OE-MRI, DCE-MRI and DWI provide complementary response evaluation in patients with rectal cancer treated with chemoradiotherapy
Ross A Little1, Anubhav Datta2, Adam K Featherstone1, Yvonne Watson1, Susan Cheung1, Lucy Buckley3, Mark P Saunders3, Geoff JM Parker1,4, and James PB O'Connor1,2,5

1Quantitative Biomedical Imaging Laboratory, University of Manchester, Manchester, United Kingdom, 2Department of Radiology, Christie Hospital, Manchester, United Kingdom, 3Department of Clinical Oncology, Christie Hospital, Manchester, United Kingdom, 4Bioxydyn Ltd, Manchester, United Kingdom, 5Division of Cancer Sciences, University of Manchester, Manchester, United Kingdom


Biomarkers derived from functional MRI have potential to monitor response to therapy and stratify patient care. In this study of 22 patients with rectal cancer we evaluated the relative merits of using OE-MRI, DCE-MRI and DWI biomarkers to assess response to chemoradiotherapy. We show that OE-MRI is feasible in rectal cancer tumours and provides complementary information to that measured by DWI and DCE-MRI. Data suggests that OE-MRI may be useful as a pharmacodynamic tool to identify hypoxia modification as this was present by day 14, but not at day 7 into therapy.


Biomarkers derived from dynamic contrast-enhanced MRI (DCE-MRI) and diffusion weighted imaging (DWI) can track change in the tumour microenvironment of solid tumours, induced by various therapies. Over the last 20 years, many studies have evaluated the role of DCE-MRI and DWI in monitoring the effects of (chemo)-radiotherapy in patients with rectal cancer 1, 2. Recent advances in image analysis have suggested that oxygen-enhanced MRI (OE-MRI) may have value in identifying, mapping and tracking tumour hypoxia 3, but to date no study has compared all three techniques within one patient study. The aims of the study were to:

  1. Demonstrate feasibility of performing OE-MRI alongside DCE-MRI and DWI in a multiparametric protocol in patients with rectal cancer
  2. To compare the changes in OE-MRI biomarkers with those observed in DCE-MRI and DWI biomarkers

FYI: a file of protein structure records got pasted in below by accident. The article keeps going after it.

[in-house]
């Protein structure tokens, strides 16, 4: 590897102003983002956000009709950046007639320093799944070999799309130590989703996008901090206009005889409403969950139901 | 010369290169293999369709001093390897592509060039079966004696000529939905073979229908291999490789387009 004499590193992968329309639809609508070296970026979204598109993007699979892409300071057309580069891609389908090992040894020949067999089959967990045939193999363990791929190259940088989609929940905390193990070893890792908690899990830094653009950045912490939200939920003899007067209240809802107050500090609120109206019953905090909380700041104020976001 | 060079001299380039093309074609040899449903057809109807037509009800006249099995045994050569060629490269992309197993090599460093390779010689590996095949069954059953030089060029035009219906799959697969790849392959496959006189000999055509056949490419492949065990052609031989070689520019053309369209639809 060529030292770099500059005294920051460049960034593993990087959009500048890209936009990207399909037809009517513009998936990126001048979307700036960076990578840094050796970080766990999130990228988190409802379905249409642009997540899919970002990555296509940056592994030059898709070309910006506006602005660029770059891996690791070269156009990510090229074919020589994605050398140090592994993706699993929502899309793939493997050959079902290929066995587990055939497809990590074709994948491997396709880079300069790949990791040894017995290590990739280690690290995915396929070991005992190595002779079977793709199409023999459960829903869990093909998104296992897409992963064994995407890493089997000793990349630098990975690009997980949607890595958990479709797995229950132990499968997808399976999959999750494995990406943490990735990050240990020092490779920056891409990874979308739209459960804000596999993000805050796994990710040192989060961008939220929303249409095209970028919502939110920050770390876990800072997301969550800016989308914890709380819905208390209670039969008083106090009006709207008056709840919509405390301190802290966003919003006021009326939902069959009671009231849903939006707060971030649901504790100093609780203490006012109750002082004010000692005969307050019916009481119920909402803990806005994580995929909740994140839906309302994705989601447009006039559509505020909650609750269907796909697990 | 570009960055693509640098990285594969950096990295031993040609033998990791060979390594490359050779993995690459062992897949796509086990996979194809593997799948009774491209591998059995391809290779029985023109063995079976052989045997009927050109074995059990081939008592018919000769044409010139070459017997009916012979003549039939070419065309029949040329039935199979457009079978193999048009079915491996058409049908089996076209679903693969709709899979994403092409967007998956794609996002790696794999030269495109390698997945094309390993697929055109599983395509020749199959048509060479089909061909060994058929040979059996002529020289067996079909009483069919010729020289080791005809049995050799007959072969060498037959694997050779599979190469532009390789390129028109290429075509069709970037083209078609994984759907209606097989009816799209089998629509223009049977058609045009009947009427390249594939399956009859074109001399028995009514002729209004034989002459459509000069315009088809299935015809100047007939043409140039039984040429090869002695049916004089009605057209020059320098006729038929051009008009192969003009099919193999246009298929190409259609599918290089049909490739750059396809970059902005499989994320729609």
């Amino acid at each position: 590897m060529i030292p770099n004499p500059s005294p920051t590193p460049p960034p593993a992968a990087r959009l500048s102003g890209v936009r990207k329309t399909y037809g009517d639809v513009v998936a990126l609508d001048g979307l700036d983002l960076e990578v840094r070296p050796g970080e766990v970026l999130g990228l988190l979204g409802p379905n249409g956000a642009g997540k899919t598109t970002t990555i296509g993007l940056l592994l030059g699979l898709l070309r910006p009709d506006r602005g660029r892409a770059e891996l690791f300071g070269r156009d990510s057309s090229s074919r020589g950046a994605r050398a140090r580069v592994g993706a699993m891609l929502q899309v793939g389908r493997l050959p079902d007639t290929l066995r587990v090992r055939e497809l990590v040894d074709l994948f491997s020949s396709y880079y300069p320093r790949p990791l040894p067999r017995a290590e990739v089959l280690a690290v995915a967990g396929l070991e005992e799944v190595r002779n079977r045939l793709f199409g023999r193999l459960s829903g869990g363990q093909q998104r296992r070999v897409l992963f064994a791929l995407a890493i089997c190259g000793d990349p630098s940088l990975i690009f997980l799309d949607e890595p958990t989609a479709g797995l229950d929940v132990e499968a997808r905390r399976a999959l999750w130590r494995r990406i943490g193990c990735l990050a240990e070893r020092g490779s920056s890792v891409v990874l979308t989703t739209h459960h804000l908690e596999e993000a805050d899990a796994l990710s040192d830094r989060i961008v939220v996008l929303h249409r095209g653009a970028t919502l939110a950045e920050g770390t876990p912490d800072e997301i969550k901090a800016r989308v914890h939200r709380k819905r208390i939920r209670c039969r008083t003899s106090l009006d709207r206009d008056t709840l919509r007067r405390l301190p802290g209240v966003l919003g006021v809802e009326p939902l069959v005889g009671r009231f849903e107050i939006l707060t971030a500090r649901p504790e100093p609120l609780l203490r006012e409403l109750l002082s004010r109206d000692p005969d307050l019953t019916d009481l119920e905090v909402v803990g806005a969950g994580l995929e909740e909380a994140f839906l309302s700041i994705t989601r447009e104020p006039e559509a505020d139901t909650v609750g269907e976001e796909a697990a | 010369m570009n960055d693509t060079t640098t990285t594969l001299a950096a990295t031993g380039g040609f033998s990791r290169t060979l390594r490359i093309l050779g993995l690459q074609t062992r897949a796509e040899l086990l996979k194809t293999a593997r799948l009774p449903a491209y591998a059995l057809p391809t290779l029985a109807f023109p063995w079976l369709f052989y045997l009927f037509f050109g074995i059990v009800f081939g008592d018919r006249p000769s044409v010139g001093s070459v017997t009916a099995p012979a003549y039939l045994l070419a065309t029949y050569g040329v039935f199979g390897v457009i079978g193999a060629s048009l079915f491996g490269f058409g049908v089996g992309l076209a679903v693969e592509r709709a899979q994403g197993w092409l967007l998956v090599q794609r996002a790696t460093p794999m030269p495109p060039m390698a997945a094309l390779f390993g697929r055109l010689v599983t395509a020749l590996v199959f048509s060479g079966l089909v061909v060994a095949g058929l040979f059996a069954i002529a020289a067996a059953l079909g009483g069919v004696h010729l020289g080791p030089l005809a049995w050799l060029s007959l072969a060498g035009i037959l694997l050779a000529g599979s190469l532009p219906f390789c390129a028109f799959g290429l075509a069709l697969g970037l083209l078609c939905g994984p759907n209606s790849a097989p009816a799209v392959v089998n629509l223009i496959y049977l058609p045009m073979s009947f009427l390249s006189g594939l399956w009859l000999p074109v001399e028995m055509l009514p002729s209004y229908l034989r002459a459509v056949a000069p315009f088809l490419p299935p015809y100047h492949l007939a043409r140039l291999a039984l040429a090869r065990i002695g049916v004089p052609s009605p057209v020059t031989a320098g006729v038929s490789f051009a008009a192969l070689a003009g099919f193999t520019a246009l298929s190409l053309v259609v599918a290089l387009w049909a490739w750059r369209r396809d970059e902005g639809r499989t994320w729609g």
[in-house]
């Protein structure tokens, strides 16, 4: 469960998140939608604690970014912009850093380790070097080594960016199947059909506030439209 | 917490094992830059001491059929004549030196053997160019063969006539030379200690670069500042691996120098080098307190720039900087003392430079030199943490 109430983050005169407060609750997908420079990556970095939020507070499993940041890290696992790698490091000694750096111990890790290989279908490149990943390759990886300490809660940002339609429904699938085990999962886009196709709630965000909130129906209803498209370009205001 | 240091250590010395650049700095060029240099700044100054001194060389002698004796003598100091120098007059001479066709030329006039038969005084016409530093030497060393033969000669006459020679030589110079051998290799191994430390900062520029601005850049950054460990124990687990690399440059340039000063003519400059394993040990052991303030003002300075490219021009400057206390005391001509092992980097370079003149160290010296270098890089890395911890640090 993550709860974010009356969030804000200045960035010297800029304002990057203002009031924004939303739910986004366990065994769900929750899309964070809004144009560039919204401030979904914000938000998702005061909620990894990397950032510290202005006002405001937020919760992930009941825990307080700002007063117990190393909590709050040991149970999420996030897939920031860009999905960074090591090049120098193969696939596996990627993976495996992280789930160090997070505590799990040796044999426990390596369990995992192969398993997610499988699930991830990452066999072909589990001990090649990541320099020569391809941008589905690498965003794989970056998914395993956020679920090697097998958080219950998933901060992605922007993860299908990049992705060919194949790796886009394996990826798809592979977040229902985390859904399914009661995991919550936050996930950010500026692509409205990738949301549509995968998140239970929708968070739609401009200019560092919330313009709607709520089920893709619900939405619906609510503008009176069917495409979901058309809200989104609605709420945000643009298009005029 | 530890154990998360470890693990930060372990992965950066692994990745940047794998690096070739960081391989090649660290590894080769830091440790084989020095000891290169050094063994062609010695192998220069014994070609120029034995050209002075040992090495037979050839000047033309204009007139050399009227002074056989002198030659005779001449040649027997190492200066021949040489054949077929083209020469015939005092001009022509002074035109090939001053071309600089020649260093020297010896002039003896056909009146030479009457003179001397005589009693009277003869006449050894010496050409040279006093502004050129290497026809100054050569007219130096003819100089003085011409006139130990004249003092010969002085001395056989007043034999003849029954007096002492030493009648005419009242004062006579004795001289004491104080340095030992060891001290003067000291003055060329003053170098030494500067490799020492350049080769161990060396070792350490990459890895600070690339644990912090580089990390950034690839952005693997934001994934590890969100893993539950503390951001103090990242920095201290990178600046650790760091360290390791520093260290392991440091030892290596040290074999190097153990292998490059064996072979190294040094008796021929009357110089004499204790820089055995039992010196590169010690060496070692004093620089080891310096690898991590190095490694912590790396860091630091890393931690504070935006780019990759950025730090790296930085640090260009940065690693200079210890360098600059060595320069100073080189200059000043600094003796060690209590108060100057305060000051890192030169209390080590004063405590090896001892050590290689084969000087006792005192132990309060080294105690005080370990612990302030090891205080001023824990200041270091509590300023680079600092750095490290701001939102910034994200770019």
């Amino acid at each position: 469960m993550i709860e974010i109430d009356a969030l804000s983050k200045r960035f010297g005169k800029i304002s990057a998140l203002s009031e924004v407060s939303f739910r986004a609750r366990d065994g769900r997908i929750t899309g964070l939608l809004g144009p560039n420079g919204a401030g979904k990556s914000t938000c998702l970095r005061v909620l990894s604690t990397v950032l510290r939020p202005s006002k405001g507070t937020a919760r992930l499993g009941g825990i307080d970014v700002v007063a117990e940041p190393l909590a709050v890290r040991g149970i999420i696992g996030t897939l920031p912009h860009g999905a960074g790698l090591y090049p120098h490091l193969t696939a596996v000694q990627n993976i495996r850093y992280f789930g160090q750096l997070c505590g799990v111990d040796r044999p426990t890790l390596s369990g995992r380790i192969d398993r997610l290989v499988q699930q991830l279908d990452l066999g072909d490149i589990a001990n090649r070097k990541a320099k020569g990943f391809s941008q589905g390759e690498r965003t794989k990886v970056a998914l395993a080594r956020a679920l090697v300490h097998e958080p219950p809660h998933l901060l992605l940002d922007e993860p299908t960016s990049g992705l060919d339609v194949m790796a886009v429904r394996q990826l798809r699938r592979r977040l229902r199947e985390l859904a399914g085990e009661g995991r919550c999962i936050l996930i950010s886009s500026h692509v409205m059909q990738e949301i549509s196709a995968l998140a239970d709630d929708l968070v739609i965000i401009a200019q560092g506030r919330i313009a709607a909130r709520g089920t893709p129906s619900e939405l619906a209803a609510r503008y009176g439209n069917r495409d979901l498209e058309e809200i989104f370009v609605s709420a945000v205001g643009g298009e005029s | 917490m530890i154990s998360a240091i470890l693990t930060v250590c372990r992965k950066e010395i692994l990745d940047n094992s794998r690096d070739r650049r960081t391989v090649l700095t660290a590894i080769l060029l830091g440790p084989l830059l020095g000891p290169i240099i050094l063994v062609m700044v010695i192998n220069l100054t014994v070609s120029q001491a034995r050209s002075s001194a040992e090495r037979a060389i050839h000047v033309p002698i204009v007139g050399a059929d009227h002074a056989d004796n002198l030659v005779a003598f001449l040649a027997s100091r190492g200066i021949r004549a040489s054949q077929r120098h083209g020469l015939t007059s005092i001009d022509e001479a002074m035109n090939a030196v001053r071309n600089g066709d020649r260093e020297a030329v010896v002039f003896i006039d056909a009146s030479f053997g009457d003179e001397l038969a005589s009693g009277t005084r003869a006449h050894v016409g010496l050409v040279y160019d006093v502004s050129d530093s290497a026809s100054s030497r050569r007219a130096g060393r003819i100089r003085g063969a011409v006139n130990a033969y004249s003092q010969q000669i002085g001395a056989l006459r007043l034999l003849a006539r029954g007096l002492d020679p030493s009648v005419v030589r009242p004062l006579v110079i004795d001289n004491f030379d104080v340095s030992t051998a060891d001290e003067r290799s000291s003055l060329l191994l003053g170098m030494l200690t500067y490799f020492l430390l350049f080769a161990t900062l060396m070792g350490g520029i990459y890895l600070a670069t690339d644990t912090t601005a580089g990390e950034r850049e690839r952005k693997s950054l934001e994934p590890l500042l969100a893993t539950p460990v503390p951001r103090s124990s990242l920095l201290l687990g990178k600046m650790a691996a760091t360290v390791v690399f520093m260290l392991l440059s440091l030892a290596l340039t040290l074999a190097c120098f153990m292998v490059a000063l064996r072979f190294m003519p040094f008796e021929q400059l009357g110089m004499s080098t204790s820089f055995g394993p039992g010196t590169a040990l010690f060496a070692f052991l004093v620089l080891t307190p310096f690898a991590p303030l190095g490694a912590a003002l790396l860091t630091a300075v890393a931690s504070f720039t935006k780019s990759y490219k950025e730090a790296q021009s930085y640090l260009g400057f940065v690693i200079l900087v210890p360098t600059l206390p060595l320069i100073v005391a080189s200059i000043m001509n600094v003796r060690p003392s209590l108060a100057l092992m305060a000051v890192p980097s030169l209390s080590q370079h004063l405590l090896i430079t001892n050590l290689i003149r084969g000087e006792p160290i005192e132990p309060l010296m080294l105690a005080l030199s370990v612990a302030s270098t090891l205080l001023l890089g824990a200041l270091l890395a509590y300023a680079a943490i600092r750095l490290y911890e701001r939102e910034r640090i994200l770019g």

3. To investigate the temporal evolution of these effects


Research ethics approval and written informed consent were obtained. We recruited 22 patients with T3-4 N0-2 M0 rectal cancer receiving neoadjuvant capecitabine along with 45Gy in 25 fractions (#) of radiotherapy (RT). Multiparametric MRI was performed on a Philips 1.5 T Achieva immediately prior to treatment (day 0) and either day 7 (>5# RT) or day 14 (>10# RT).

Sequences: The MRI protocol consisted of initial sagittal and anatomical T2W imaging followed by (1) OE-MRI: volumetric 3D variable flip angle (VFA) sequences to map T1 (TR: 12ms; TE: 0.74ms; α: 3°, 13°, 18°) during breathing medical air (21% oxygen) followed by 13° dynamic, with switch gas from air to 100% oxygen after the 14th time point; gases were delivered using a tight-sealed, non-rebreathing Intersurgical EcoLite™ Hudson facemask; (2) DWI: switch back to air breathing, during which multi-slice 2D DWI was acquired using axial single shot echo planar imaging (TR: 6000 ms; TE: 65 ms; α: 90°) with b values of 0, 50, 150, 300, 500, 800 s/mm2; and (3) DCE-MRI: volumetric 3D VFA sequences to map T1 (TR: 2.4ms; TE: 0.74ms; α: 2°, 10°, 20°) followed by 20° dynamic, with bolus of 0.05 mmol/kg gadoterate meglumine injected at 1.5 ml/s after the 5th time point. All sequences had FOV 375mm x 375mm with in plane resolution 2.34mm and covered 10cm through plane with a 4mm spatial resolution. The OE-MRI temporal resolution was 13.9s and the DCE-MRI temporal resolution was 1.5s.